While my path has been an overall smooth and rewarding one, two struggles I’ve encountered have been particularly trying.

The first struggle is the artist-living-in-one-of-the-most-expensive-cities-on-the-planet one. I am blessed to work as a full-time English professor, but that has not been the case for most of my journey. There were times when I was teaching at up to four different schools and sometimes driving from Long Beach to Burbank to Koreatown in a single day just to make ends meet.

The emotional struggle and physical exhaustion of this lifestyle made theatre a hobby by force. When I did have a day off, it was hard to ground myself in creative thought, and entering rehearsal spaces in that state was rough. I know I am not alone in this. Everyone in LA theatre is doing something else to get by. The joy of community helps here, too. We are all overwhelmed and overbooked, but we build each other up, and the results of passion amidst adversity can be really powerful and entirely rewarding.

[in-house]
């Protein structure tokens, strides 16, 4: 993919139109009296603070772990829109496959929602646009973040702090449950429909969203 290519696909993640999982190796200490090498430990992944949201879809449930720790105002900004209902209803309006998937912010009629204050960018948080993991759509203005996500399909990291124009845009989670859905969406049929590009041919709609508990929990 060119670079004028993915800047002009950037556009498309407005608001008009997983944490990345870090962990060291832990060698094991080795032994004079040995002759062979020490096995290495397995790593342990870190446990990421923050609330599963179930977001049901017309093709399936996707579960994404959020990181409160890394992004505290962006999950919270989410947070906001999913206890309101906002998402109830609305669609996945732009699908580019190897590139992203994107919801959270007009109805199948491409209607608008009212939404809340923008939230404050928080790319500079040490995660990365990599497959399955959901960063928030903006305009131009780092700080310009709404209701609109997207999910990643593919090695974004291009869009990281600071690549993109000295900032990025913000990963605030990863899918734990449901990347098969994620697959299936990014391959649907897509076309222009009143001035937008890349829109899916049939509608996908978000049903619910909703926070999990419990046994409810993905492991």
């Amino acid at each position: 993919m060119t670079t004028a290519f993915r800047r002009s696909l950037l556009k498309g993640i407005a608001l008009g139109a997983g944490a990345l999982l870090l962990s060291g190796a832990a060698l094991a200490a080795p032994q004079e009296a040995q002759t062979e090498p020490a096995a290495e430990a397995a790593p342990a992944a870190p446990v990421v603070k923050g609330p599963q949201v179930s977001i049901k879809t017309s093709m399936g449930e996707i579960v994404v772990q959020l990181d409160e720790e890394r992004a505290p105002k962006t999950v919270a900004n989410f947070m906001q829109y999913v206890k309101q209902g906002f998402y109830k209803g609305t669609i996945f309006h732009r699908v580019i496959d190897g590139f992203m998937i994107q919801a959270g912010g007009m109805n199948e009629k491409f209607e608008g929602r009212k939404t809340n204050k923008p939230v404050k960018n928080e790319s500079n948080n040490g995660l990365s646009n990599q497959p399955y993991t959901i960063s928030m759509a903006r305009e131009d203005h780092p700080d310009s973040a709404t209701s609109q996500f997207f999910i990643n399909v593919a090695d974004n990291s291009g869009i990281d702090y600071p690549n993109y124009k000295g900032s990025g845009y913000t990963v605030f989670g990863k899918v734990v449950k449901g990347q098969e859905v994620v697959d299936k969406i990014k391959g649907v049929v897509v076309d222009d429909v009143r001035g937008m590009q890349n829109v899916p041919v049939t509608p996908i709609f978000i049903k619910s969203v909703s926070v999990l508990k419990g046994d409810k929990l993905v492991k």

A more recent struggle I’ve faced has been a casting one. Here I want to begin by talking a bit more about the specific content of my work. For about the past seven or eight years, I have been researching the experience of people with albinism (albinos) in the Black community both domestically and in Tanzania specifically. I am invested in crafting a trilogy I’m calling Albino Anecdotes that explores American Blackness in conversation with African, particularly given the context of attacks on people with albinism in Tanzania.

I have been workshopping Chisel, the first play in this series, for several years, and the protagonist is a Black American teenage male with albinism. I searched high and low for years for an actor to play the role, to no avail. I was adamant that I needed someone of this specific background to play this character, no substitutes.